In any case, the treg input is pure gold for validating general release.

New firmware also has much greater depth and granularity of diagnostic data, which will simplify and speed up debug.

The firmware differences are palpable.


We call it “He just pounds on the thing until he passes out or the TB breaks” :rofl:

Sounds like dbk will make the short list


I have never understood what it is but it seems like it is always the same persons who has trouble with software. Maybe they are just better at taking notes and reporting instead of just ignoring / trying again.

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It’s also a learned skillset on trying different key combinations, doing things out of the normal expected order, and generally trying oddball things to see if the software can survive the abnormal use. I’ve been to many meetings where someone says, “Anyone find anything else?” I say, “Um, yes.” And I get groans because they know I tried something odd! Ha, ha.


Well, part of it is my “Zork Tactic” - just keep trying things, even if they don’t always seem logical. At least once the logical things have been tried!

Of course, that comes after getting some hint of a problem and I’m just trying to find a pattern to it that is repeatable. That’s often the hard part as some problems appear inconsistently. So trying to find a way to repeat an issue means I use the Zork Tactic for that too.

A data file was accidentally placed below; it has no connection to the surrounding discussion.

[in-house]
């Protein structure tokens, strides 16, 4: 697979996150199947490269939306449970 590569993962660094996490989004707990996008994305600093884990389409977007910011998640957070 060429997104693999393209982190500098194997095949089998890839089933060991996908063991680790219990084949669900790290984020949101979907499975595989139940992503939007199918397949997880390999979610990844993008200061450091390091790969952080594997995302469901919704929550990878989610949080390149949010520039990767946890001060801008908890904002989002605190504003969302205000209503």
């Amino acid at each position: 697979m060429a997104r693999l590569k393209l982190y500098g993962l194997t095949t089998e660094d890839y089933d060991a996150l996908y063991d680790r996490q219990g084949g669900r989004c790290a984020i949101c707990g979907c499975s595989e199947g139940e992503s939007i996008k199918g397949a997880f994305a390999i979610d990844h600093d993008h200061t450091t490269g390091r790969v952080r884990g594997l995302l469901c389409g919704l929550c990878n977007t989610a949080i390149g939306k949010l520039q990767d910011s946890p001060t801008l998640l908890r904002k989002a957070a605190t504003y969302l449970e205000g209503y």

I well remember, after having a wrong character show up occasionally that it was hard to get it to happen enough to capture the error.

Finally, I found if I just kept hitting certain keys over and over (4-5 taps a second), I could get it to mess up every time after some number of taps. That’s certainly not normal typing, but it did let me get repeatable results. First it would take maybe 25 quick hits. Then with updates, it went to 50, 80, 120 and finally I couldn’t get it to happen anymore. Which also meant I wasn’t getting the error in normal typing anymore either. And that testing of every key up to 300 times also showed a pattern of which keys were susceptible and a pattern of what erroneous character I would get. Some keys never messed up. Every update, I went through every key hundreds of times.

It was actually much like how I did programming or, more recently, looking at how to do something with a spreadsheet. I just kept going back to it, trying different things.

So @jMacRury is correct. A lot of it came from just pounding on the thing for many hours every day. Even when I put it aside to take a break, I was usually going right back to testing it within a few minutes.

Part of that was because I felt it was an obligation to do all I could as part of the Treg deal. But a LOT of it was that it was just so much fun to type on! It was very common that I’d just pick it up and start typing any random thing because I liked the feel so much. And also because I could now hit symbols and numbers that, with other keyboards, I had to stop and look.

@corwinjr is right too. Just trying different things (which is the heart of my “zork tactic”).



Speaking of old errors with some characters, does the new firmware do anything to improve hot corners?